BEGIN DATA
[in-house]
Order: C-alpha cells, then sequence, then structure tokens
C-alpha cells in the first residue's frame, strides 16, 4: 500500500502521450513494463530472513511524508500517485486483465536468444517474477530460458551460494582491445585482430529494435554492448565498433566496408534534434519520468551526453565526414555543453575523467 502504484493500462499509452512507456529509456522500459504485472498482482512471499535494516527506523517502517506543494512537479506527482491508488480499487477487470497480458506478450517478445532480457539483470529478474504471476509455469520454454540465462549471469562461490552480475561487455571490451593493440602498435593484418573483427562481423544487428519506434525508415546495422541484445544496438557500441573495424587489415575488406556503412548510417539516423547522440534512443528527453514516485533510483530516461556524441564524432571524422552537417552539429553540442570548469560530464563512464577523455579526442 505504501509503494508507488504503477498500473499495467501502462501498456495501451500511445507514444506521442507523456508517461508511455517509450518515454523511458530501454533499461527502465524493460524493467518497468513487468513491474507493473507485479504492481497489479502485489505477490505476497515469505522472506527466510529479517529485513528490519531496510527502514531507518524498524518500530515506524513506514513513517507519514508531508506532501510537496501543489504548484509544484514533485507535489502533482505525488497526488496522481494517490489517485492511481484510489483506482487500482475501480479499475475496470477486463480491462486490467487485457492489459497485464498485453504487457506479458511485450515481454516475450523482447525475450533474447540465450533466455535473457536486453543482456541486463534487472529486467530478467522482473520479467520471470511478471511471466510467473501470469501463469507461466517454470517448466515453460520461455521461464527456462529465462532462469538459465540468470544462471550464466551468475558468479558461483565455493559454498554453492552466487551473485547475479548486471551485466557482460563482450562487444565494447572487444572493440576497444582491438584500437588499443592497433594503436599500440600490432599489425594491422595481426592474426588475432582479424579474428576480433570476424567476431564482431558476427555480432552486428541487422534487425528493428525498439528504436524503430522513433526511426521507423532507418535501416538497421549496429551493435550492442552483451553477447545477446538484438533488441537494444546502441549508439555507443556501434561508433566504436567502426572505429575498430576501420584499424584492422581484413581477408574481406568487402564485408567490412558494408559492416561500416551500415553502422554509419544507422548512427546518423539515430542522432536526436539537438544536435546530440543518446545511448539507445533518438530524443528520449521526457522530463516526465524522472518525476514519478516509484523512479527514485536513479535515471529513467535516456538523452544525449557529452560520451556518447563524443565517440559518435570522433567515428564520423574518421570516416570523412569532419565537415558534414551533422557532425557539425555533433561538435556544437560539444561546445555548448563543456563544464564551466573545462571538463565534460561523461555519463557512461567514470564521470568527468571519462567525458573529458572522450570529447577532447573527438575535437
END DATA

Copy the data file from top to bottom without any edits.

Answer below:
[in-house]
Order: C-alpha cells, then sequence, then structure tokens
C-alpha cells in the first residue's frame, strides 16, 4: 500500500502521450513494463530472513511524508500517485486483465536468444517474477530460458551460494582491445585482430529494435554492448565498433566496408534534434519520468551526453565526414555543453575523467 502504484493500462499509452512507456529509456522500459504485472498482482512471499535494516527506523517502517506543494512537479506527482491508488480499487477487470497480458506478450517478445532480457539483470529478474504471476509455469520454454540465462549471469562461490552480475561487455571490451593493440602498435593484418573483427562481423544487428519506434525508415546495422541484445544496438557500441573495424587489415575488406556503412548510417539516423547522440534512443528527453514516485533510483530516461556524441564524432571524422552537417552539429553540442570548469560530464563512464577523455579526442 505504501509503494508507488504503477498500473499495467501502462501498456495501451500511445507514444506521442507523456508517461508511455517509450518515454523511458530501454533499461527502465524493460524493467518497468513487468513491474507493473507485479504492481497489479502485489505477490505476497515469505522472506527466510529479517529485513528490519531496510527502514531507518524498524518500530515506524513506514513513517507519514508531508506532501510537496501543489504548484509544484514533485507535489502533482505525488497526488496522481494517490489517485492511481484510489483506482487500482475501480479499475475496470477486463480491462486490467487485457492489459497485464498485453504487457506479458511485450515481454516475450523482447525475450533474447540465450533466455535473457536486453543482456541486463534487472529486467530478467522482473520479467520471470511478471511471466510467473501470469501463469507461466517454470517448466515453460520461455521461464527456462529465462532462469538459465540468470544462471550464466551468475558468479558461483565455493559454498554453492552466487551473485547475479548486471551485466557482460563482450562487444565494447572487444572493440576497444582491438584500437588499443592497433594503436599500440600490432599489425594491422595481426592474426588475432582479424579474428576480433570476424567476431564482431558476427555480432552486428541487422534487425528493428525498439528504436524503430522513433526511426521507423532507418535501416538497421549496429551493435550492442552483451553477447545477446538484438533488441537494444546502441549508439555507443556501434561508433566504436567502426572505429575498430576501420584499424584492422581484413581477408574481406568487402564485408567490412558494408559492416561500416551500415553502422554509419544507422548512427546518423539515430542522432536526436539537438544536435546530440543518446545511448539507445533518438530524443528520449521526457522530463516526465524522472518525476514519478516509484523512479527514485536513479535515471529513467535516456538523452544525449557529452560520451556518447563524443565517440559518435570522433567515428564520423574518421570516416570523412569532419565537415558534414551533422557532425557539425555533433561538435556544437560539444561546445555548448563543456563544464564551466573545462571538463565534460561523461555519463557512461567514470564521470568527468571519462567525458573529458572522450570529447577532447573527438575535437